Cruisers are social animals by nature. They are joiners. For the most part, they belong to groups and organizations, and seek to meet new friends when they cruise. “Picture the best friend you’ve never met.” That is the promise inherent in a cruise vacation…yet at the turn of the century – the cruise lines failed to understand it, or lead with it.
In 1999, I met with a friend from the airline industry who had recently become the President of a very large cruise line, who informed me over the course of lunch that he had just been on his first cruise. He went on to explain that he felt the need to have the ship’s communications department facilitate ship-to-shore communications capability just for him, so he could check his e-mail while at sea. I told him then and there that his company (and all other cruise lines) would be retrofitting their ships to facilitate the same connections for their guests that he demanded for himself – in every cabin. He told me it would never happen – as the costs were too prohibitive. I explained that his prospect’s communication needs were no less important than his own (from their perspective), and that he had just articulated a major cruise resistance factor that needed to be overcome. What he perceived to be a “cost,” was actually a huge (“wish you were here”) marketing opportunity, one that self-liquidates through use fees. The industry has subsequently proven me right, as every major vessel now offers internet capabilities to its guests.
Y2K And Beyond
B.I. (before Internet), booking a cruise necessitated the inclusion of a commissioned travel agent in the education/facilitation process (for an 18% fee). At the point where the Internet had achieved a 50% rate of adoption in the US, the developing cruise-specific social communities were facilitating Internet-enabled-word-of-mouth to such an extent that every question any prospect might have to achieve a comfort level sufficient to purchase a cruise, was easily answered by the community. Direct booking (by phone) was being facilitated by the conversations that were occurring online, saving the Contemporary cruise brands $180 per booking on average.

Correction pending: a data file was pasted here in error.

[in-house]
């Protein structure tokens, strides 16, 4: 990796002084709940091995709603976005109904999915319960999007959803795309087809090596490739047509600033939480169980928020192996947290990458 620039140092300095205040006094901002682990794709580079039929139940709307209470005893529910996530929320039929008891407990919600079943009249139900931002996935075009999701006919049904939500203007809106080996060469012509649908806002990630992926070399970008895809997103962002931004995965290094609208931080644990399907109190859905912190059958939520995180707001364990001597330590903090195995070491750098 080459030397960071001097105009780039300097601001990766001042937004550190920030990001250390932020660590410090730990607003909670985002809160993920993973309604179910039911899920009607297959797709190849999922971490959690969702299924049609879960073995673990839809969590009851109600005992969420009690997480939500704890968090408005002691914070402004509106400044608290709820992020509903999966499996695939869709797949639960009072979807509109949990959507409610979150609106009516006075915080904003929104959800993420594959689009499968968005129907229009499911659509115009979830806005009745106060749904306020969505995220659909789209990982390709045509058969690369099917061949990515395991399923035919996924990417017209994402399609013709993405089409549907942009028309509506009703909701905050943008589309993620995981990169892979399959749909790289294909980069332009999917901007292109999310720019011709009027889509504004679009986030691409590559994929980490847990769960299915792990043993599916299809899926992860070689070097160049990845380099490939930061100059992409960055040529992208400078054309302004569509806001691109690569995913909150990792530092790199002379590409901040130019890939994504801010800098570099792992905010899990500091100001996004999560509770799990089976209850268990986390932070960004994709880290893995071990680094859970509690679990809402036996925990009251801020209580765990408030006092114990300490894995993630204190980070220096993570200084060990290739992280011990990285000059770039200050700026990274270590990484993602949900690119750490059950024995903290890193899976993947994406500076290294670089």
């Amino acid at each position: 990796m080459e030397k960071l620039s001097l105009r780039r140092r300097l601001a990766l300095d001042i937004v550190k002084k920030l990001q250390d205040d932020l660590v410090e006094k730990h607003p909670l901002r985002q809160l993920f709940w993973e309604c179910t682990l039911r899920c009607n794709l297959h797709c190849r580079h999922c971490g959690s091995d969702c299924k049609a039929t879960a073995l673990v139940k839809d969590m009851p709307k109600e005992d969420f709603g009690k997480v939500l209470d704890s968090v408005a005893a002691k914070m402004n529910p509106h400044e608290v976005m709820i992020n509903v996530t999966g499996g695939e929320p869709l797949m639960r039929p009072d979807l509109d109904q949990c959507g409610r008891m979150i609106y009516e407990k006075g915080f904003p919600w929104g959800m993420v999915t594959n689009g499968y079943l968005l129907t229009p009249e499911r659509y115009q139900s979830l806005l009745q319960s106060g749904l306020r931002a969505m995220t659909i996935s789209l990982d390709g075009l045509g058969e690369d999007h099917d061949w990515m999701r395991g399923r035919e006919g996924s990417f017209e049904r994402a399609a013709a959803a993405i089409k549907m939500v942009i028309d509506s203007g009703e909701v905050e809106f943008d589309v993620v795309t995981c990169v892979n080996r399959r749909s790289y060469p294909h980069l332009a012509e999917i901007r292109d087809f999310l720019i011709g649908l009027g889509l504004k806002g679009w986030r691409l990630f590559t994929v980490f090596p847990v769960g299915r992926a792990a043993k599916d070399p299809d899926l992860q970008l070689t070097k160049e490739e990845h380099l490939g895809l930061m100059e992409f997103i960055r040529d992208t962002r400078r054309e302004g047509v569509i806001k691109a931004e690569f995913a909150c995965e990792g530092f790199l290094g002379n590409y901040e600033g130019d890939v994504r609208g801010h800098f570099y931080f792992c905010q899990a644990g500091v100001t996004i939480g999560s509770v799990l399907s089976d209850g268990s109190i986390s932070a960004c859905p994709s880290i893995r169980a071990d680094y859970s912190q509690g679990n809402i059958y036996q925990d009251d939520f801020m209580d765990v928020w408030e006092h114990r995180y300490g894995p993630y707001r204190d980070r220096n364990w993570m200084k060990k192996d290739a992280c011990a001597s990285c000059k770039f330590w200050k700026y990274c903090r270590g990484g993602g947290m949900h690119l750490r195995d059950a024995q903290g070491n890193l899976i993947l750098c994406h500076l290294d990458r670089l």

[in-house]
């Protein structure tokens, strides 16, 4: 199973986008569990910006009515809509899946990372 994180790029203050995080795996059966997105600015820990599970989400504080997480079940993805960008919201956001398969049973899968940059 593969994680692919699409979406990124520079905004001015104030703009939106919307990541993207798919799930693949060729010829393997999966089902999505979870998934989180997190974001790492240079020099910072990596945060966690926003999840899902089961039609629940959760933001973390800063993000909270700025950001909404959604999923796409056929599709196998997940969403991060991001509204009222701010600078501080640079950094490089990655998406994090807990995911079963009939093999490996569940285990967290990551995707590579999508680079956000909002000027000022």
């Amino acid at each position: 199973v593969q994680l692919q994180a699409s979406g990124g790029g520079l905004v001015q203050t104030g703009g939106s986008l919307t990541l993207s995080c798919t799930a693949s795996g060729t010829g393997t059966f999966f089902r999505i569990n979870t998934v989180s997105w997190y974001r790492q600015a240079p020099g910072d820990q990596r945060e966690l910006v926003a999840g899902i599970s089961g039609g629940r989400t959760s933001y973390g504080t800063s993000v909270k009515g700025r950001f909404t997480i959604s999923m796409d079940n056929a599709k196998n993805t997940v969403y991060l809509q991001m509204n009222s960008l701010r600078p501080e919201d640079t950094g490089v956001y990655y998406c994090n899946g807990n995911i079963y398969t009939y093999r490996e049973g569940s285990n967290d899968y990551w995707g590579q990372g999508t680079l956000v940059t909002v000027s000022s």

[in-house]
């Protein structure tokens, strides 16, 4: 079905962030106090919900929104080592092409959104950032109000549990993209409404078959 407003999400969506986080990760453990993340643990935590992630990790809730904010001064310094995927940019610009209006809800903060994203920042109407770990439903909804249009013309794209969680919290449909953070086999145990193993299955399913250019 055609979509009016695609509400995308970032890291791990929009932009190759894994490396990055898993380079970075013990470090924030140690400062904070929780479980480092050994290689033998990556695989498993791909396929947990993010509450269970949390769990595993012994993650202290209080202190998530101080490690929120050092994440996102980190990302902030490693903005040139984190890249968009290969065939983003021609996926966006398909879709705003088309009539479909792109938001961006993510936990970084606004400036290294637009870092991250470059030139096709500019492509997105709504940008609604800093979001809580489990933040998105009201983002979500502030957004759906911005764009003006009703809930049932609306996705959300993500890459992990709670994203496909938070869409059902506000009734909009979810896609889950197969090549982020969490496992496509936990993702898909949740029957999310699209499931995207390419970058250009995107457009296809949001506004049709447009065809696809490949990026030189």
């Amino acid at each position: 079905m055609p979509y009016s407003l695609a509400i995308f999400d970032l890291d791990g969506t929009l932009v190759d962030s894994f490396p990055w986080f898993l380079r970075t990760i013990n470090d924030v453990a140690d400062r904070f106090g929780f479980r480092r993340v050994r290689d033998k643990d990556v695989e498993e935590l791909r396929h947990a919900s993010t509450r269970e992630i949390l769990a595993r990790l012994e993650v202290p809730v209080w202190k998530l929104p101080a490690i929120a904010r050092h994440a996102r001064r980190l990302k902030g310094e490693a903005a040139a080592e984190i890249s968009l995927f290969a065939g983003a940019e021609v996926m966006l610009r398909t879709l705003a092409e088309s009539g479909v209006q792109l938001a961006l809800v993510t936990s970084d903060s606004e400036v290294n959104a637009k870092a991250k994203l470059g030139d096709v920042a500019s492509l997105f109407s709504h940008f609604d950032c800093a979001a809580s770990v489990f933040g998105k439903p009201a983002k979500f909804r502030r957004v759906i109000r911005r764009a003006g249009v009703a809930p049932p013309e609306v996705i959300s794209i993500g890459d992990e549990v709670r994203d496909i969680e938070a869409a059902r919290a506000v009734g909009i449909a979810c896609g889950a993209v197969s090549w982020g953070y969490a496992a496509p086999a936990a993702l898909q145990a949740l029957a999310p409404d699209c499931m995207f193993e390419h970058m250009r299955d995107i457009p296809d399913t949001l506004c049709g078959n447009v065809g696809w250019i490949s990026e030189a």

2002 – A Year Of Transition
If you’re reading this, you may well have been among the early adopters of online travel research and booking, for whom the Internet replaced the travel agent for all of your research and booking needs. A mindset developed among this cohort that they would no longer rely on travel agents. One problem. Cruises are a highly complex purchase, and fear of making the wrong decision was causing booking paralysis among this contingent. As a result, these would-be-cruisers were spending weeks and months on message boards, hoping to attain the knowledge and comfort level sufficient to book their first cruise. While the industry’s reseller channel was under direct attack, the cruise lines had yet to make the online tools available to facilitate the transaction in this new paradigm, for fear they would be perceived as cannibalizing their those responsible for booking 95% of their business. While an industry struggled to maintain the status quo, the online cruise community blew right past them.
Cruises In Common
While most were conducting their research as a couple, these interactions led prospects to seek a connection with other couples who were already booked on the same cruise they were contemplating. This organic trend was witnessed in real time, in its infancy, by this author. The ramifications were tremendous, and would change an entire industry. The disintermediation of the reseller channel was occurring before my eyes, in a most compelling way. Not only were cruisers providing advice, they were actually involved in selling the product – for free.
“Join Us On Our Cruise!”